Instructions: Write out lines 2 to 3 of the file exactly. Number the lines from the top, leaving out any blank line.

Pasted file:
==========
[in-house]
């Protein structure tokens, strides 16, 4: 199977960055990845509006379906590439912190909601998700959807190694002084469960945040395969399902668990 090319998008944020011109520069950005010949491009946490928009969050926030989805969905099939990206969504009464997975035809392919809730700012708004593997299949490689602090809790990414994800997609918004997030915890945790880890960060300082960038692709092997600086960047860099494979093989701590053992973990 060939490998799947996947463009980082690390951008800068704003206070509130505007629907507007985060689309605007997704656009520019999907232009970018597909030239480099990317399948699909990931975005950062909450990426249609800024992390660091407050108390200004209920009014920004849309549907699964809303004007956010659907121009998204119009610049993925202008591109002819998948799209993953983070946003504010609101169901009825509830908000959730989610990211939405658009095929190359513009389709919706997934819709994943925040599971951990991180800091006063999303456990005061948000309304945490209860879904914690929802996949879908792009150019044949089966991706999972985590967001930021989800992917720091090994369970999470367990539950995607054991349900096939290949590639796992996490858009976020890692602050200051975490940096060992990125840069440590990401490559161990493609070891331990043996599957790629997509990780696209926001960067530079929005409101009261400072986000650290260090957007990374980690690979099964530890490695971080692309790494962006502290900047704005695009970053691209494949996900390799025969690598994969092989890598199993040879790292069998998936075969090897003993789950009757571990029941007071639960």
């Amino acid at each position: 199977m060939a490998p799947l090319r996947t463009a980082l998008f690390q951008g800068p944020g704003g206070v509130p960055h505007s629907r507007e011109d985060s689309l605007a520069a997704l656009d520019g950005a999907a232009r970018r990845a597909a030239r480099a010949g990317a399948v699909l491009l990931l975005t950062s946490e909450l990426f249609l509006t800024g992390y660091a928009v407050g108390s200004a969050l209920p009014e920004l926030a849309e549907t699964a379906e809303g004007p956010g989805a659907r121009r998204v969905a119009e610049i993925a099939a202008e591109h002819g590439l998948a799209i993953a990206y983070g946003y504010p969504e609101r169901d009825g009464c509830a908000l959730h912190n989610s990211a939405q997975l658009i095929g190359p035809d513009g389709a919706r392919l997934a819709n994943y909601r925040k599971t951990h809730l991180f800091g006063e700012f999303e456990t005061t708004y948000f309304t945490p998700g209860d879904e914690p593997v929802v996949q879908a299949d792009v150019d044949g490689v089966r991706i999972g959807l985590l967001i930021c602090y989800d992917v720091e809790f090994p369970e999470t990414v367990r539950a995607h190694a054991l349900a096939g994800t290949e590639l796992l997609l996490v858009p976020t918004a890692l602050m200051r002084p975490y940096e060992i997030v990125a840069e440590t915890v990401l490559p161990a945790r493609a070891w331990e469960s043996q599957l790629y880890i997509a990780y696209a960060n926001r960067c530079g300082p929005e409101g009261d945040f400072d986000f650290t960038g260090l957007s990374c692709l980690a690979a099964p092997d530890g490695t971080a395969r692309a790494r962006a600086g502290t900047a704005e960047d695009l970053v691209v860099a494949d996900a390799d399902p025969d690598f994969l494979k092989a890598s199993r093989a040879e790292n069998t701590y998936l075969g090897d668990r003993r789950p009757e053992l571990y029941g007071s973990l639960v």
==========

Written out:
């Protein structure tokens, strides 16, 4: 199977960055990845509006379906590439912190909601998700959807190694002084469960945040395969399902668990 090319998008944020011109520069950005010949491009946490928009969050926030989805969905099939990206969504009464997975035809392919809730700012708004593997299949490689602090809790990414994800997609918004997030915890945790880890960060300082960038692709092997600086960047860099494979093989701590053992973990 060939490998799947996947463009980082690390951008800068704003206070509130505007629907507007985060689309605007997704656009520019999907232009970018597909030239480099990317399948699909990931975005950062909450990426249609800024992390660091407050108390200004209920009014920004849309549907699964809303004007956010659907121009998204119009610049993925202008591109002819998948799209993953983070946003504010609101169901009825509830908000959730989610990211939405658009095929190359513009389709919706997934819709994943925040599971951990991180800091006063999303456990005061948000309304945490209860879904914690929802996949879908792009150019044949089966991706999972985590967001930021989800992917720091090994369970999470367990539950995607054991349900096939290949590639796992996490858009976020890692602050200051975490940096060992990125840069440590990401490559161990493609070891331990043996599957790629997509990780696209926001960067530079929005409101009261400072986000650290260090957007990374980690690979099964530890490695971080692309790494962006502290900047704005695009970053691209494949996900390799025969690598994969092989890598199993040879790292069998998936075969090897003993789950009757571990029941007071639960």
């Amino acid at each position: 199977m060939a490998p799947l090319r996947t463009a980082l998008f690390q951008g800068p944020g704003g206070v509130p960055h505007s629907r507007e011109d985060s689309l605007a520069a997704l656009d520019g950005a999907a232009r970018r990845a597909a030239r480099a010949g990317a399948v699909l491009l990931l975005t950062s946490e909450l990426f249609l509006t800024g992390y660091a928009v407050g108390s200004a969050l209920p009014e920004l926030a849309e549907t699964a379906e809303g004007p956010g989805a659907r121009r998204v969905a119009e610049i993925a099939a202008e591109h002819g590439l998948a799209i993953a990206y983070g946003y504010p969504e609101r169901d009825g009464c509830a908000l959730h912190n989610s990211a939405q997975l658009i095929g190359p035809d513009g389709a919706r392919l997934a819709n994943y909601r925040k599971t951990h809730l991180f800091g006063e700012f999303e456990t005061t708004y948000f309304t945490p998700g209860d879904e914690p593997v929802v996949q879908a299949d792009v150019d044949g490689v089966r991706i999972g959807l985590l967001i930021c602090y989800d992917v720091e809790f090994p369970e999470t990414v367990r539950a995607h190694a054991l349900a096939g994800t290949e590639l796992l997609l996490v858009p976020t918004a890692l602050m200051r002084p975490y940096e060992i997030v990125a840069e440590t915890v990401l490559p161990a945790r493609a070891w331990e469960s043996q599957l790629y880890i997509a990780y696209a960060n926001r960067c530079g300082p929005e409101g009261d945040f400072d986000f650290t960038g260090l957007s990374c692709l980690a690979a099964p092997d530890g490695t971080a395969r692309a790494r962006a600086g502290t900047a704005e960047d695009l970053v691209v860099a494949d996900a390799d399902p025969d690598f994969l494979k092989a890598s199993r093989a040879e790292n069998t701590y998936l075969g090897d668990r003993r789950p009757e053992l571990y029941g007071s973990l639960v």